|Currently prescribed medication||16 (70)|
|No medication||7 (30)|
|Race and ethnicity, n (%)|
|Black or African American||1 (4)|
|Hispanic or Latina||2 (9)|
|Breastfeeding, n (%)|
aPPD: postpartum depression.
|Assessment measures||Visit 1, mean (SD)||Visit 2, mean (SD)||Final visit, mean (SD)|
|PHQ-9a||12 (5)||10 (5)||7 (5)|
|GAD-7b||11 (5)||10 (5)||7 (5)|
|EPDSc||14 (5)||12 (5)||11 (6)|
|BIMFd||76 (18)||83 (14)||88 (13)|
aPHQ-9: Patient Health Questionnaire-9.
bGAD-7: Generalized Anxiety Disorder-7.
cEPDS: Edinburgh Postnatal Depression Scale.
dBIMF: Barkin Index of Maternal Functioning.
EMA and Compliance
The mean number of days the participants were enrolled was 52 (SD 12) days. The mean number of days enrolled was greater than the anticipated 6 weeks of enrollment (approximately 42 days), which can be accounted for by patients often being unable to come exactly 3 weeks apart, or piggybacking research appointments on regularly scheduled appointments in clinics, which are often 4 weeks apart. The compliance of measures being reported varied across the self-report and passive measure domains, with steps (activity) having the highest number of days reported (mean 45.2) and the highest percentage of total participation at nearly 90%, as illustrated in. We did find low compliance for sleep tracking, as participants indicated many technical issues with the Sleep++ app, including it not tracking sleep accurately after following app directions and discomfort wearing the watch overnight.
|Days reported, mean (SD)||Completion proportion (%), mean (SD)|
|Active measures||33 (15)||67 (30)|
|Self-reported mood||32 (15)||66 (30)|
|Self-reported anxiety||33 (16)||68 (31)|
|Self-reported sleep quality||33 (15)||67 (31)|
|Passive measures||37 (17)||74 (28)|
|Heart rate||37 (13)||76 (27)|
|Steps||45 (13)||90 (20)|
|Sleep||25 (20)||47 (37)|
Depression, Anxiety, and Maternal Functioning Measures and Predictive Value
Assessment measures for depression, anxiety, and maternal functioning were tracked across three research visits using the PHQ-9, GAD-7, EPDS, and BIMF. There was an overall improvement in scores between baseline and end of study assessment scores. However, all but 1 participant was in concurrent treatment for PPD, so these improvements may be accounted for by treatment attendance.
Using the collected prospective data, we attempted to predict outcomes observed at the second and third clinical visits. Data from the 2 weeks before the follow-up visit were used to train a simple regression model to predict various outcomes at follow-up. Self-reported mood on the day of follow-up was negatively associated with EPDS score at follow-up (r=−0.49; P=.02). We also found that self-reported mood in the 2 weeks before the follow-up visit predicts the self-reported mood rating on the day of follow-up (RMSE=1.21; r=0.64; P<.001). Furthermore, participants with PPD at follow-up (EPDS>12) had a higher predicted mood rating compared with those without PPD (6.4 vs 6.0; P=.38). In addition, self-reported anxiety was positively associated with EPDS score at follow-up (r=0.56; P=.004). Self-reported anxiety in the 2 weeks before the follow-up visit predicts the self-reported anxiety rating on the day of follow-up (RMSE=1.37; r=0.75; P<.001). Participants with PPD at follow-up (EPDS>12) had a lower predicted anxiety rating compared with those without PPD (5.2 vs 5.9; P=.25). In addition, self-reported sleep quality was negatively associated with EPDS score at follow-up (r=−0.10; P=.66). Self-reported sleep quality in the 2 weeks before the follow-up visit predicts the self-reported sleep quality rating on the day of follow-up (RMSE=2.2; r=0.22; P=.33), although not as strongly as predictors for mood and anxiety. Interestingly, participants with PPD at follow-up (EPDS>12) had a higher predicted sleep quality rating compared with those without PPD (5.9 vs 5.2; P=.35).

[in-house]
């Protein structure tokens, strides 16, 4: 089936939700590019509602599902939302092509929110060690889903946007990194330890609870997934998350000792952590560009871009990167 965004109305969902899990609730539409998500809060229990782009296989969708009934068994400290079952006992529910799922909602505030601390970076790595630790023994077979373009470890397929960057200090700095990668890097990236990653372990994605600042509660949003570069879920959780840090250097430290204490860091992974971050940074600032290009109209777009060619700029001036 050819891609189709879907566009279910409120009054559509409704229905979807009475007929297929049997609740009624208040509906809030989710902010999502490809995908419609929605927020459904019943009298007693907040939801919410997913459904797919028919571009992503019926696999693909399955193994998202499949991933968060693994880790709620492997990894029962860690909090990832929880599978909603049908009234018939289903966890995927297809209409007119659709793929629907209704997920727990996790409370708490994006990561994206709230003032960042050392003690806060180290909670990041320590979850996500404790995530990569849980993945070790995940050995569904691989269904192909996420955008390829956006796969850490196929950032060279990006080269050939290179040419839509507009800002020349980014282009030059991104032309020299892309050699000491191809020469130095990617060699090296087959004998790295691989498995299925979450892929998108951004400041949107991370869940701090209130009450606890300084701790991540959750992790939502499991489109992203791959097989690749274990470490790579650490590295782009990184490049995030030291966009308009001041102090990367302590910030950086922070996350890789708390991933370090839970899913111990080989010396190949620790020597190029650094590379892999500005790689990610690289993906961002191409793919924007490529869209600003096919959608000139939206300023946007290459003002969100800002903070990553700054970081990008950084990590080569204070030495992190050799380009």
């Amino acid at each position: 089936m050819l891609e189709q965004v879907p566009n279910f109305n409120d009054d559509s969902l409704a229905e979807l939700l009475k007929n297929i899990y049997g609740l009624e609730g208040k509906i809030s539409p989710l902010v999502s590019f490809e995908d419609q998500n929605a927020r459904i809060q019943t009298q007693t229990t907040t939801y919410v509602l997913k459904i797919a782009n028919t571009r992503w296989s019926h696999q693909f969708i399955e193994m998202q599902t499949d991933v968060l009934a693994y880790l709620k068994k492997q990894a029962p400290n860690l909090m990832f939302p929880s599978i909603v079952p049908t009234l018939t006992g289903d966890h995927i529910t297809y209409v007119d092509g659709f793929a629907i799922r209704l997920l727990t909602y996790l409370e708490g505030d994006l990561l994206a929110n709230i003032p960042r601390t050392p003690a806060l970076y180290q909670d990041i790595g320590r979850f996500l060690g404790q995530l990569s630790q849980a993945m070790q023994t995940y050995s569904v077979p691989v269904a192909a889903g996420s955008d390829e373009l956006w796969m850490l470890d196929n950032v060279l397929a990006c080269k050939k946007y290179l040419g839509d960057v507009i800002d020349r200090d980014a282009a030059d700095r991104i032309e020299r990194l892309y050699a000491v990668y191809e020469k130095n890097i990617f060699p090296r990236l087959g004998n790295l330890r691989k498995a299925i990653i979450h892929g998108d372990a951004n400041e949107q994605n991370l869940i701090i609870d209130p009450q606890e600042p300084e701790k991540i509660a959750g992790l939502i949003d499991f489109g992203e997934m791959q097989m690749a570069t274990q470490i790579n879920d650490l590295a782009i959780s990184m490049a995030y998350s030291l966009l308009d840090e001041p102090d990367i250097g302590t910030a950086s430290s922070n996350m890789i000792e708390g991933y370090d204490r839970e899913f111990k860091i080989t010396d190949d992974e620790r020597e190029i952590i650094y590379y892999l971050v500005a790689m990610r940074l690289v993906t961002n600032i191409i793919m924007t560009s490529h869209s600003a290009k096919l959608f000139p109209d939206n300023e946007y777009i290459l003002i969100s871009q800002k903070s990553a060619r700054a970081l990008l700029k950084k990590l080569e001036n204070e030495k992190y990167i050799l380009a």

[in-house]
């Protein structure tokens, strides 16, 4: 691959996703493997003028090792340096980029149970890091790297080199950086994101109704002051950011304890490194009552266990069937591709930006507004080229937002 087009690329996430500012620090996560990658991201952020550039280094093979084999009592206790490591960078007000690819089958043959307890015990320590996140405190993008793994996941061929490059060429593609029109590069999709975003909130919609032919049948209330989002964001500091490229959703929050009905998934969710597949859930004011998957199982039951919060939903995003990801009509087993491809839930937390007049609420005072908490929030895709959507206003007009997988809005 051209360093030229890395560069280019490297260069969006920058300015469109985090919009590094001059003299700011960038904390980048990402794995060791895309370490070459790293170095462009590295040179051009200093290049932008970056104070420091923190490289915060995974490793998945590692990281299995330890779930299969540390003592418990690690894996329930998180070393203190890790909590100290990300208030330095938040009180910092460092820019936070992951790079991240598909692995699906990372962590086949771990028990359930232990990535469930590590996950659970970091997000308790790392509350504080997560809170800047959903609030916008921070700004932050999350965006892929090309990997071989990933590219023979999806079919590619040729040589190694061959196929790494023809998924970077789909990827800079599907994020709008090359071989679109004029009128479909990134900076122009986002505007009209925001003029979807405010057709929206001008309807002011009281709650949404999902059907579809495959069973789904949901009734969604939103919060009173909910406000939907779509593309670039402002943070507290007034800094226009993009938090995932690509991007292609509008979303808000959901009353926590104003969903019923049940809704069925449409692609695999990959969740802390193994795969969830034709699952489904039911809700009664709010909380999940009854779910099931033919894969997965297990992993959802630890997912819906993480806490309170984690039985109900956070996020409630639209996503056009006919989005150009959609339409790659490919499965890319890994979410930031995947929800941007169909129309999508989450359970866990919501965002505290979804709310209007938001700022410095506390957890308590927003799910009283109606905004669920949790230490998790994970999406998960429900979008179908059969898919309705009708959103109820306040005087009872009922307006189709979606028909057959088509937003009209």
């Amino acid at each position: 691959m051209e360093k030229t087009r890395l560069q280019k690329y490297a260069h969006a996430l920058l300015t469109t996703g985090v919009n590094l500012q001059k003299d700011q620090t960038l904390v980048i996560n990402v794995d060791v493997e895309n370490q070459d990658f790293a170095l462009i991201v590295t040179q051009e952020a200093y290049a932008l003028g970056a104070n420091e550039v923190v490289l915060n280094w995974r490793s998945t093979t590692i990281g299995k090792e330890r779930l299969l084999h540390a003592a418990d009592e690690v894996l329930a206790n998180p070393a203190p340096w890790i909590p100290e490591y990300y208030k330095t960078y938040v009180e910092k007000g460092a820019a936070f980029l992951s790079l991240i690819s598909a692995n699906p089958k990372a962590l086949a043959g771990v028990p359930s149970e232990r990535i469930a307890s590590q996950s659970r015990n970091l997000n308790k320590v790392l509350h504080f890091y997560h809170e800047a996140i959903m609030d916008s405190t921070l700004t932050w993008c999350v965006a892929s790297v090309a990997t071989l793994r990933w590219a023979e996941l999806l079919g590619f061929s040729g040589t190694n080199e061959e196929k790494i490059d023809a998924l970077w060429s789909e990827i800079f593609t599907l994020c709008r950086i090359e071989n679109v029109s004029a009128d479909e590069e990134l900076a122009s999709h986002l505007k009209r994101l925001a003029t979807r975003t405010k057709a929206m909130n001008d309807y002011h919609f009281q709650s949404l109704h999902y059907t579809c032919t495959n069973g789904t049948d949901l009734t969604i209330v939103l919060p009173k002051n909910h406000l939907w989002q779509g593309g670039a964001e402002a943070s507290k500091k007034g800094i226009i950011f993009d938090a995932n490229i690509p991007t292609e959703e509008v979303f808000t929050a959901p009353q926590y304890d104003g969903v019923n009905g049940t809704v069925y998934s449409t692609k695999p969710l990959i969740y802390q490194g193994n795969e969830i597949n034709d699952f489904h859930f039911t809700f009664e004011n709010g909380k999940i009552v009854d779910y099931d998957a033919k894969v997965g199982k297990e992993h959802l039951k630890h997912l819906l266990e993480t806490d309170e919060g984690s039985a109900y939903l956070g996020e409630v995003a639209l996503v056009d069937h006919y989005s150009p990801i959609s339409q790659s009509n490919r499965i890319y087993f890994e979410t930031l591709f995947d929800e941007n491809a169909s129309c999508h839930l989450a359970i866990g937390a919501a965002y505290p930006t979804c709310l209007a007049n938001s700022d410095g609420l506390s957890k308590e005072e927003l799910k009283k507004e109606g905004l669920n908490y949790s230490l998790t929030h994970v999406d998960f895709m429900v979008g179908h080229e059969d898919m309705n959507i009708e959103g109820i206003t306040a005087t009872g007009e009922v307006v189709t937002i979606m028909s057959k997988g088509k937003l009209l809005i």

Three primary themes emerged from clinician feedback regarding the utility of the data collected: (1) increased insight of participants into mental health status, (2) enhancement of patient engagement and discussion of treatment, and (3) improved monitoring of treatment effectiveness.
Increased Insight Into Mental Health Status
The watch’s ability to track data including sleep patterns, heart rate, and steps along with daily logs of mood, anxiety, sleep quality, and medication increased the participants’ abilities to connect patterns in these factors to their mood and anxiety symptoms. For some women, they had not understood the severity of the symptoms they were experiencing. These data gave participants and providers a tangible picture of symptoms that increased insight into mental health status. For other participants, these data provided insight into how mental health affected other behaviors. There was 1 participant who connected her activity levels with the severity of her symptoms. This participant then made efforts to reach out for more social support to increase feelings of security when leaving home with the baby.
Enhancement of Patient Engagement
The most commonly identified theme among clinician response was that the app data provided a basis for discussion and increased engagement with the participant. In addition to providing a platform for engagement in psychiatric treatment, data from the Apple Watch also prompted participants to reach out to their primary care providers regarding health concerns.
Improved Monitoring of Treatment Effectiveness
The watch data enriched observations around the effects of treatment. For those who were being treated with medication, changes in medication could be monitored using the daily logs.